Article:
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At some point in the last year, while he’s been relatively stuck at home, my youngest child commandeered an old boombox that had been stuck in a drawer. The cassette player in front no longer works, and the CD player on the top is spinning on its last legs. The FM radio, however, is in tiptop shape. That 10-year-old boy, who has been persevering through virtual piano lessons with his tenacious teacher, has used his extra time at the house in a new way: forming quite the camaraderie with the local Arkansas stations that play a lot of ‘80s hits.
It appears my boy is in good company.
Bentonville resident Kayla Dean has been listening to a Phil Collins playlist with 80s and 90s pop-rock. She also put together a playlist with worship songs.
Beth Fischer, who lives in Farmington, typically prefers classical music or worship songs. But when a friend turned her on to Twins the New Trend on YouTube, she was immediately hooked.
Listening to twin brothers Tim and Fred Williams sing along with and critique music videos has given her a real boost in a year where she wasn’t able to get out and go places.
“Most of the music was from my day, and I didn’t even remember liking it. But it’s so funny to listen to and watch them. Now I want to be their grandma!”
My boy with the boombox can now pretty much recognize a Michael Jackson tune when he hears it. He croons to lyrics of songs performed by Journey. His astonishment at his Generation X parents humming right along to a song he had no idea we’ve known for decades has been welcome comic relief for the whole family.
Turns out, listening to other people sing and play songs wasn’t the only way for Arkansans to handle their newfound downtime musically—or compounding stress. News outlets and magazines like The New York Times and Rolling Stone reported that sales of instruments dramatically increased during the pandemic as a whole lot of people decided to take up a new musical pursuit.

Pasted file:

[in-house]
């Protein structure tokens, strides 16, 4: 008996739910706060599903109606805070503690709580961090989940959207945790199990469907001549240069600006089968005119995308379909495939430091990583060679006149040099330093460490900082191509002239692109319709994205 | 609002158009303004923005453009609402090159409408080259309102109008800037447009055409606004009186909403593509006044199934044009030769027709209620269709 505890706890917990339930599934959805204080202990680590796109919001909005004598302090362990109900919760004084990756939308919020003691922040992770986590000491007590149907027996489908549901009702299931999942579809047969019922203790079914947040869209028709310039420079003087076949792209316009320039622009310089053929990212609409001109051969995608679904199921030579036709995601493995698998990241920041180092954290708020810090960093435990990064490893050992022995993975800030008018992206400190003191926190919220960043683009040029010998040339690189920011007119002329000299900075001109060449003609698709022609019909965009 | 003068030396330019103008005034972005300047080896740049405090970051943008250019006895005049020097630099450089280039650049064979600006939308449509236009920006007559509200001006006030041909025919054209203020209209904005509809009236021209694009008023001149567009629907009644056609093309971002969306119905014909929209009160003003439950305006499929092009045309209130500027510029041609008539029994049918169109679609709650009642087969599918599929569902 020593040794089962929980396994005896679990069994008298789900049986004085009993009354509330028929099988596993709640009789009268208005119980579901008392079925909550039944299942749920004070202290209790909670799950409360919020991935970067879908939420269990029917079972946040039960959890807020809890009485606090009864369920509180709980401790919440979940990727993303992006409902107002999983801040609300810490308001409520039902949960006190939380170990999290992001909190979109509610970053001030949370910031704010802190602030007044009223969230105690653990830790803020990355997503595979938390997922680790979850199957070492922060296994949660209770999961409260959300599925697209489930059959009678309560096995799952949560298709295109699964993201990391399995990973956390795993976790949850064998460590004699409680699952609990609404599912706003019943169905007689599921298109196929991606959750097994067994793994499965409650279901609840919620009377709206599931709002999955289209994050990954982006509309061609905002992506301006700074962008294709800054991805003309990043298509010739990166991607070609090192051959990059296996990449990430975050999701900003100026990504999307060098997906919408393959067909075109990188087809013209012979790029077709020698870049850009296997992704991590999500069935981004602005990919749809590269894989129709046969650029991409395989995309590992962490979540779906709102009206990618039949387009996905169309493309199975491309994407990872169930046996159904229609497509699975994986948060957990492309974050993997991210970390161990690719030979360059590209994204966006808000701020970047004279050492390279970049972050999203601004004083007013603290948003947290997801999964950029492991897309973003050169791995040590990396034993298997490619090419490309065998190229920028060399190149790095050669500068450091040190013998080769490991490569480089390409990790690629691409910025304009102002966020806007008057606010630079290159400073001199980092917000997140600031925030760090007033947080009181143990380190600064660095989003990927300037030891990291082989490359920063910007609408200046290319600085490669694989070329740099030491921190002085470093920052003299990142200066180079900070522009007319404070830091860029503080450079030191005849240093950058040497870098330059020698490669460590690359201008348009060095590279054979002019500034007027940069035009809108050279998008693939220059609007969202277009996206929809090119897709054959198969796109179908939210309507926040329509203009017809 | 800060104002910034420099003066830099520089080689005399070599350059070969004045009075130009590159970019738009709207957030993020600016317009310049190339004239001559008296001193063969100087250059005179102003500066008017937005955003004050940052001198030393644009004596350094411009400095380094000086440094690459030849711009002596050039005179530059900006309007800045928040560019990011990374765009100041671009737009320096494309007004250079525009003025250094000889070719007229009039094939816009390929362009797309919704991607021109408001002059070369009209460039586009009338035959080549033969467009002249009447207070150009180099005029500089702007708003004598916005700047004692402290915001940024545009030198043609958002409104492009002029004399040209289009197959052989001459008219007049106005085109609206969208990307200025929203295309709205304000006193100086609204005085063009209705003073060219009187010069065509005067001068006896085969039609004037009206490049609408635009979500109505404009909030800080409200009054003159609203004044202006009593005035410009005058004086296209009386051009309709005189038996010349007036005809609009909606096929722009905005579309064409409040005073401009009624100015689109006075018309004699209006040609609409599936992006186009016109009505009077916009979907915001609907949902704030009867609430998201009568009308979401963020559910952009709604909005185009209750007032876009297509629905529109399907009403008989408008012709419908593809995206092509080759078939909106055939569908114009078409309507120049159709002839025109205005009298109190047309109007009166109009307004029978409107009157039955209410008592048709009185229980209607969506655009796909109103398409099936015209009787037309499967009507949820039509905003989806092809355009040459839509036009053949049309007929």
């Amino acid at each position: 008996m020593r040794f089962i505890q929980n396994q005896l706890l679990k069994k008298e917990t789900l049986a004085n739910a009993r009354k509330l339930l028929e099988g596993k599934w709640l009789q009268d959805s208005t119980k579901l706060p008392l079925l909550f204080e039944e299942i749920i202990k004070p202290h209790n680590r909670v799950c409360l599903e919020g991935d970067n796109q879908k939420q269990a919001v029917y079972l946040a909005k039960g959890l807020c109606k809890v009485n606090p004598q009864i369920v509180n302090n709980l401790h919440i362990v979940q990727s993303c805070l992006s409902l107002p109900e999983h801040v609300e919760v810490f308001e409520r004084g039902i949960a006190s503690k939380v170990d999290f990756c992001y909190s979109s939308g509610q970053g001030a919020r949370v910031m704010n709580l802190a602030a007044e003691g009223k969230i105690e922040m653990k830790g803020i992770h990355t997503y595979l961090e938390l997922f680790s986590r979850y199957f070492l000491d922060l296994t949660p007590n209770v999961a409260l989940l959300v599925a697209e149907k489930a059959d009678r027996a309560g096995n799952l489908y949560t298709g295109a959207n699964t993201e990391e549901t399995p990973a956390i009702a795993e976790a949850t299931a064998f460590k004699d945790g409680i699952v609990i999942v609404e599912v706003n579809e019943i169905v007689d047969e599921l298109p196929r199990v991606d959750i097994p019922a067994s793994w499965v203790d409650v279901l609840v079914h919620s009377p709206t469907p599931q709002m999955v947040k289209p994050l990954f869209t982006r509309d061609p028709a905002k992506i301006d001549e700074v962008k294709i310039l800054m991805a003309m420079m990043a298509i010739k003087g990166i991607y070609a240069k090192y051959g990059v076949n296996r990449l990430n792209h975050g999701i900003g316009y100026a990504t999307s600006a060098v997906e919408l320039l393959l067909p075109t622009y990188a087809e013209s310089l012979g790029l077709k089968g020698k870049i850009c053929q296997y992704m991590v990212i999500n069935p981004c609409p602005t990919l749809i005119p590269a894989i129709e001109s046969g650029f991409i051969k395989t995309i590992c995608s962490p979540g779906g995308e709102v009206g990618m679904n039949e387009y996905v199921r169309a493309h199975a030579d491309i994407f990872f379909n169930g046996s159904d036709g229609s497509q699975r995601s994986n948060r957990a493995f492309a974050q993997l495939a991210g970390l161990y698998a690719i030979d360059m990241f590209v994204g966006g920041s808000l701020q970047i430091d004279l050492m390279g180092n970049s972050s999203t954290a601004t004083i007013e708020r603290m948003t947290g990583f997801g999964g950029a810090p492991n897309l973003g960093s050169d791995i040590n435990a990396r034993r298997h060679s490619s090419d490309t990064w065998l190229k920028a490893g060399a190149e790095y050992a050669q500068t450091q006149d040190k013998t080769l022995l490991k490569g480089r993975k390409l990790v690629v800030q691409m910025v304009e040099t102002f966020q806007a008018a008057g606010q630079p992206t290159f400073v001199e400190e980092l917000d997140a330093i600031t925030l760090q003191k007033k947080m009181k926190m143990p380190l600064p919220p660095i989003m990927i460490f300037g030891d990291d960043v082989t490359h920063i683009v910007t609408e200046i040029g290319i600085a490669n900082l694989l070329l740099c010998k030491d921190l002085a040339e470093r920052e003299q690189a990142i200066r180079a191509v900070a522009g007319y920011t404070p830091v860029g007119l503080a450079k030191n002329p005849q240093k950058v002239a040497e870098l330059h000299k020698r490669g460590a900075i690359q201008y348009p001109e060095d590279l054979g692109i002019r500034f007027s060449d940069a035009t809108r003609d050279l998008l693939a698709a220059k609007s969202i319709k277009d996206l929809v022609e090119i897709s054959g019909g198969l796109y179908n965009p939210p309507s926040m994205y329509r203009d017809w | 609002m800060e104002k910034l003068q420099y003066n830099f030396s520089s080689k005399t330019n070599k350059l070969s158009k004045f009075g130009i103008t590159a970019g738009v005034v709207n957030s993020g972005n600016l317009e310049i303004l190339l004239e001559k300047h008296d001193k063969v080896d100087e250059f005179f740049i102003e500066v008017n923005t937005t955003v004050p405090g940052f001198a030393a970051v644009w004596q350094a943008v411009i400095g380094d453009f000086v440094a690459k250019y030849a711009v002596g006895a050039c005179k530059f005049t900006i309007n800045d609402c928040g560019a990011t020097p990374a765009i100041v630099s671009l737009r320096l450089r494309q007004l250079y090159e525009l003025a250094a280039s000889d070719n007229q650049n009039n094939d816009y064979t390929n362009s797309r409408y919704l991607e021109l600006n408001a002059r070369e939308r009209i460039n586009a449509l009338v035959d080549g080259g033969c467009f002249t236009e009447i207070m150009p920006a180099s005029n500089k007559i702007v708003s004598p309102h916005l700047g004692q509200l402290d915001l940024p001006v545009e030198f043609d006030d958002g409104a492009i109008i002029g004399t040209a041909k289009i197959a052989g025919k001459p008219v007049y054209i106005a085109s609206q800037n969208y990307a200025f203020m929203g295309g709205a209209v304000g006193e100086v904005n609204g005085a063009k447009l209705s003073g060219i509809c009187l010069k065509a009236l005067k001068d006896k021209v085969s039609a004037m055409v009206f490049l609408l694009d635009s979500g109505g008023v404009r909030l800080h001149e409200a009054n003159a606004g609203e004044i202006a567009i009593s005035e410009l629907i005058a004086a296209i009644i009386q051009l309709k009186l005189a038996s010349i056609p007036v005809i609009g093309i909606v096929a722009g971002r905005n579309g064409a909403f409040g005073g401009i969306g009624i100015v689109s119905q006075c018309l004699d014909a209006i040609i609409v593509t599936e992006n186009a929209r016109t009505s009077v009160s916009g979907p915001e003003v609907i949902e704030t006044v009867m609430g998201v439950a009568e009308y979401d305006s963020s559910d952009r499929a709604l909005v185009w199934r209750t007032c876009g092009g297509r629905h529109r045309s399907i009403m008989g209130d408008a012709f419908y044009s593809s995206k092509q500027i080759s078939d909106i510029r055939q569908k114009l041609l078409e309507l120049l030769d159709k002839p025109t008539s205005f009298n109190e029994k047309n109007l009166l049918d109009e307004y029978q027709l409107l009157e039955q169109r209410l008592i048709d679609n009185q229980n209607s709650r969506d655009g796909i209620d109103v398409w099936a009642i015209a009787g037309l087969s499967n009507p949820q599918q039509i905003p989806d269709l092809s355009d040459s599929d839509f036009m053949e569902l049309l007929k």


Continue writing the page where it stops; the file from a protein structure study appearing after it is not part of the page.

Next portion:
Preston Palmer is the owner of Palmer Music Company in Conway. The people at his shop handle repairs, teach lessons and sell guitars and other instruments and accessories.
When the state essentially shut down last year, he saw a fairly significant increase in the sale of their instruments.
“People have been stuck at home. Guitars are an accessible instrument, ukuleles even more so with their especially small size and simplicity.”
Customers could view products online, and the shop started providing curbside services. But Palmer knew he had to do something to avoid a disruption in lessons. He thoroughly enjoys teaching and connecting with his students and describes his approach as “relaxed and personable,” preferring to make the process relevant by taking a student’s favorite song and deconstructing it as motivation to learn.
Over a weekend, he worked through the logistical nightmare of setting up needed infrastructure to transition to virtual lessons. Admitting that he probably should have been using online tools long before now, he said it took the pandemic to get him in gear. He counts the result as a success – he never had to lay off any of his instructors, and they kept their students engaged.
Now they work with people not only in Arkansas but also across the country. There’s even a student in Switzerland.
Palmer, who loves to teach retirees (“They have the time to learn and really love to practice”), agrees. He says that in a season like this, when more people have stayed at home and other distractions are removed, learning and playing an instrument like the guitar serves as a conduit to creativity.
“People find it fulfilling and recognize it as a worthwhile endeavor they can take with them anywhere. A three-chord song strummed on the guitar is a good distraction from all the news.”
Back in Northwest Arkansas, Belinda Thomas agrees that learning an instrument is valuable and part of an education that never runs out. As a school band and orchestra teacher, she plays several instruments, including guitar and trumpet, and has taught students for 38 years how to do the same.
For her private students, Thomas also made the shift to virtual lessons, never missing a beat.
She tells her students that regardless of what they learn and do in life, they can constantly come back to music education and pick up an instrument.
“Learning music, learning an instrument can always be a part of their toolbox. Music is something you can always do, and it is never too late to learn.”
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